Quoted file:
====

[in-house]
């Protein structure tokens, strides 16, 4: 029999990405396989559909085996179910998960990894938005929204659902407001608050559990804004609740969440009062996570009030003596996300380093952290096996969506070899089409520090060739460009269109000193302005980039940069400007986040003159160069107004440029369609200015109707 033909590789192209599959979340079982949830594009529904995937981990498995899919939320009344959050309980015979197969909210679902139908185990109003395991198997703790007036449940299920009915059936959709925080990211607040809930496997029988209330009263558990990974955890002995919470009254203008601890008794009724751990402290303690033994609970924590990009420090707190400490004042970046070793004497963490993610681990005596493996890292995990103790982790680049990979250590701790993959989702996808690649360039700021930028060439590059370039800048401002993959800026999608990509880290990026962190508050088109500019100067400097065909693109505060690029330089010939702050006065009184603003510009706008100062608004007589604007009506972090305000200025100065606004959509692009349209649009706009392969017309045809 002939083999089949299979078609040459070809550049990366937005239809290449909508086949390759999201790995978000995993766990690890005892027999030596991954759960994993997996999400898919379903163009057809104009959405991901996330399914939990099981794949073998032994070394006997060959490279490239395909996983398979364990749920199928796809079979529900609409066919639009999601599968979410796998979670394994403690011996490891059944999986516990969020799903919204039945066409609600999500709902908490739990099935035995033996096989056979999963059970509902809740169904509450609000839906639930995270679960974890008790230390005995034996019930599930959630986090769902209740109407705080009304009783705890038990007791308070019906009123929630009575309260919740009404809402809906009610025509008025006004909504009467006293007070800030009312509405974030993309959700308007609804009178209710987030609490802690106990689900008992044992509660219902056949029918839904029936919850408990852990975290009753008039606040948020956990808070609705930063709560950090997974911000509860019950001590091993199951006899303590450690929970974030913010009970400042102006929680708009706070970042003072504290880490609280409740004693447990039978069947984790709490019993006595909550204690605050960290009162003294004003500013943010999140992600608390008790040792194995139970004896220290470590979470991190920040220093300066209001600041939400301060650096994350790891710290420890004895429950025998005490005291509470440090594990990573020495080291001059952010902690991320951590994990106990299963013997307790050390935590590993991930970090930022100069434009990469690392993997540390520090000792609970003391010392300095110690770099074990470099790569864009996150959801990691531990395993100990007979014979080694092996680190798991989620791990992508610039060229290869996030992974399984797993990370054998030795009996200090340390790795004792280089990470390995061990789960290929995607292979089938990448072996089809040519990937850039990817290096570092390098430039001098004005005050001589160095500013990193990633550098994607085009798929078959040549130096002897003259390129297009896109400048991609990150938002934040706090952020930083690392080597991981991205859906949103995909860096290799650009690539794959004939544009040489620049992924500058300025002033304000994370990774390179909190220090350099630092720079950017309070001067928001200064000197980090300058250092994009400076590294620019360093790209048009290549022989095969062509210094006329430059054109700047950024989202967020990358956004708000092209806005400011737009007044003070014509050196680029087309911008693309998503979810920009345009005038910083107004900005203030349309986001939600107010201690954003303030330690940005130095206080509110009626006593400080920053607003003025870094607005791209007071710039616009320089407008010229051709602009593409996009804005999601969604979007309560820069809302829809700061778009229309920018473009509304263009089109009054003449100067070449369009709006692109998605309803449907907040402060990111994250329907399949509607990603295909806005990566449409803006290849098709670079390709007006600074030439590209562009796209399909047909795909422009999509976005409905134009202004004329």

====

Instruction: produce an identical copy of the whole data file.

[in-house]
């Protein structure tokens, strides 16, 4: 029999990405396989559909085996179910998960990894938005929204659902407001608050559990804004609740969440009062996570009030003596996300380093952290096996969506070899089409520090060739460009269109000193302005980039940069400007986040003159160069107004440029369609200015109707 033909590789192209599959979340079982949830594009529904995937981990498995899919939320009344959050309980015979197969909210679902139908185990109003395991198997703790007036449940299920009915059936959709925080990211607040809930496997029988209330009263558990990974955890002995919470009254203008601890008794009724751990402290303690033994609970924590990009420090707190400490004042970046070793004497963490993610681990005596493996890292995990103790982790680049990979250590701790993959989702996808690649360039700021930028060439590059370039800048401002993959800026999608990509880290990026962190508050088109500019100067400097065909693109505060690029330089010939702050006065009184603003510009706008100062608004007589604007009506972090305000200025100065606004959509692009349209649009706009392969017309045809 002939083999089949299979078609040459070809550049990366937005239809290449909508086949390759999201790995978000995993766990690890005892027999030596991954759960994993997996999400898919379903163009057809104009959405991901996330399914939990099981794949073998032994070394006997060959490279490239395909996983398979364990749920199928796809079979529900609409066919639009999601599968979410796998979670394994403690011996490891059944999986516990969020799903919204039945066409609600999500709902908490739990099935035995033996096989056979999963059970509902809740169904509450609000839906639930995270679960974890008790230390005995034996019930599930959630986090769902209740109407705080009304009783705890038990007791308070019906009123929630009575309260919740009404809402809906009610025509008025006004909504009467006293007070800030009312509405974030993309959700308007609804009178209710987030609490802690106990689900008992044992509660219902056949029918839904029936919850408990852990975290009753008039606040948020956990808070609705930063709560950090997974911000509860019950001590091993199951006899303590450690929970974030913010009970400042102006929680708009706070970042003072504290880490609280409740004693447990039978069947984790709490019993006595909550204690605050960290009162003294004003500013943010999140992600608390008790040792194995139970004896220290470590979470991190920040220093300066209001600041939400301060650096994350790891710290420890004895429950025998005490005291509470440090594990990573020495080291001059952010902690991320951590994990106990299963013997307790050390935590590993991930970090930022100069434009990469690392993997540390520090000792609970003391010392300095110690770099074990470099790569864009996150959801990691531990395993100990007979014979080694092996680190798991989620791990992508610039060229290869996030992974399984797993990370054998030795009996200090340390790795004792280089990470390995061990789960290929995607292979089938990448072996089809040519990937850039990817290096570092390098430039001098004005005050001589160095500013990193990633550098994607085009798929078959040549130096002897003259390129297009896109400048991609990150938002934040706090952020930083690392080597991981991205859906949103995909860096290799650009690539794959004939544009040489620049992924500058300025002033304000994370990774390179909190220090350099630092720079950017309070001067928001200064000197980090300058250092994009400076590294620019360093790209048009290549022989095969062509210094006329430059054109700047950024989202967020990358956004708000092209806005400011737009007044003070014509050196680029087309911008693309998503979810920009345009005038910083107004900005203030349309986001939600107010201690954003303030330690940005130095206080509110009626006593400080920053607003003025870094607005791209007071710039616009320089407008010229051709602009593409996009804005999601969604979007309560820069809302829809700061778009229309920018473009509304263009089109009054003449100067070449369009709006692109998605309803449907907040402060990111994250329907399949509607990603295909806005990566449409803006290849098709670079390709007006600074030439590209562009796209399909047909795909422009999509976005409905134009202004004329």